Steve Harris (Iron Maiden, British Lion): Why I Decided to Play Bass
Steve Harris is an undisputed bass legend. But, with his love of melodic music, what made him decide to pick up the bass when he made the decision to learn an instrument? The Iron Maiden founder explained just that in our sit-down interview in advance of the release of The Burning from his side band British Lion.
Before getting into why he opted to learn how to play bass, we had to know what first inspired him to want to play music at all. That tale starts, unexpectedly, with the game of chess.
"A friend of mine in school, I used to go over his house and play chess. He used to put all this stuff on in the background," Harris explained. "I'm sure he was doing it trying to put me off my chess game," he continued, admitting the music in the background was a bit of a distraction. "It was putting me off my chess game because I was trying to listen, going, 'Oh, that's interesting.'
"In the end, I said to him, 'Can I borrow some of your albums?' So he gave me albums by Black Sabbath, Wishbone Ash, Jethro Tull and stuff like that. I took them home and played them," the bassist relayed. Now overwhelmed by what he was hearing, he confirmed, "That was it. It changed my life completely."
Before this, music was still a factor in Harris' life as his aunts and uncles exposed him to The Beatles as well as Simon and Garfunkel. His parents also bought him his first single — the theme from the 1960 film Exodus — due to his affinity for music he heard in film, which, perhaps explains the orchestration that would later be introduced into Iron Maiden's music.
It's known he loves melodies, so, again, why the bass? Well, he actually wanted to play drums at first, but that didn't pan out. Instead, he sought to improve upon what else he was hearing in the rhythm department. "I thought if I can't play drums, I'll play along with the drums rhythmically," Harris revealed, "and I wanted to do something where I thought the bass is just a bit more than plugging along with everyone else."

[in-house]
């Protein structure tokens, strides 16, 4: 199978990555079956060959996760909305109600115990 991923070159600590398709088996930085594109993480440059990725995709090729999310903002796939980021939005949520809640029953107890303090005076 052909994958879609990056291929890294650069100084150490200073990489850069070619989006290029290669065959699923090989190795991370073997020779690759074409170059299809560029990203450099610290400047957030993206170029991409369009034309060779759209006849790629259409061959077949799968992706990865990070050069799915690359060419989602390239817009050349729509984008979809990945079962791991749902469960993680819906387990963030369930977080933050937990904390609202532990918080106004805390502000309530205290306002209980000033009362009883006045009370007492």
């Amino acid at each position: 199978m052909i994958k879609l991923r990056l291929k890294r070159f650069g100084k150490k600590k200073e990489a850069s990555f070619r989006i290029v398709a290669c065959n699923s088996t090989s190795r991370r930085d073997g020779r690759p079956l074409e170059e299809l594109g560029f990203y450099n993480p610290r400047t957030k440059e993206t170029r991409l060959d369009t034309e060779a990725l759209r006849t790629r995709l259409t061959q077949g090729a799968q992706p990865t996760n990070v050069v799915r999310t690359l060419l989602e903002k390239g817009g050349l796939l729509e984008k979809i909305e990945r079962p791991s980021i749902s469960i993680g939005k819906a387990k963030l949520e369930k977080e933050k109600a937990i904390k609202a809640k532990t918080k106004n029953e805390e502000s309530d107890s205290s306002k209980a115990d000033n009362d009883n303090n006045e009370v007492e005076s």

So he went out and bought Gibson Thunderbird — the same bass his idols from Wishbone Ash, The Who and UFO all used, despite their widely varying styles — figuring he could get some unique sounds out of it, too. "Worst thing I ever did," laughed Harris.
With the bass now in hand, Harris has the option of playing with a pick or using his fingers. He was told to learn acoustic guitar first, so he was familiar with using a pick, but found it easier to move around the strings with his fingers. And he could use that flicking technique that has helped define his instantly recognizable sound.
Watch the complete interview in the video at the top of the page.
Look for The Burning, the second record from Harris' British Lion band, to come out Jan. 17. Listen to the singles "Lightning" and "The Burning" and pre-order your copy of the album here. The group is also set to embark on their first-ever U.S. tour later this month. See a list of all upcoming dates at this location.
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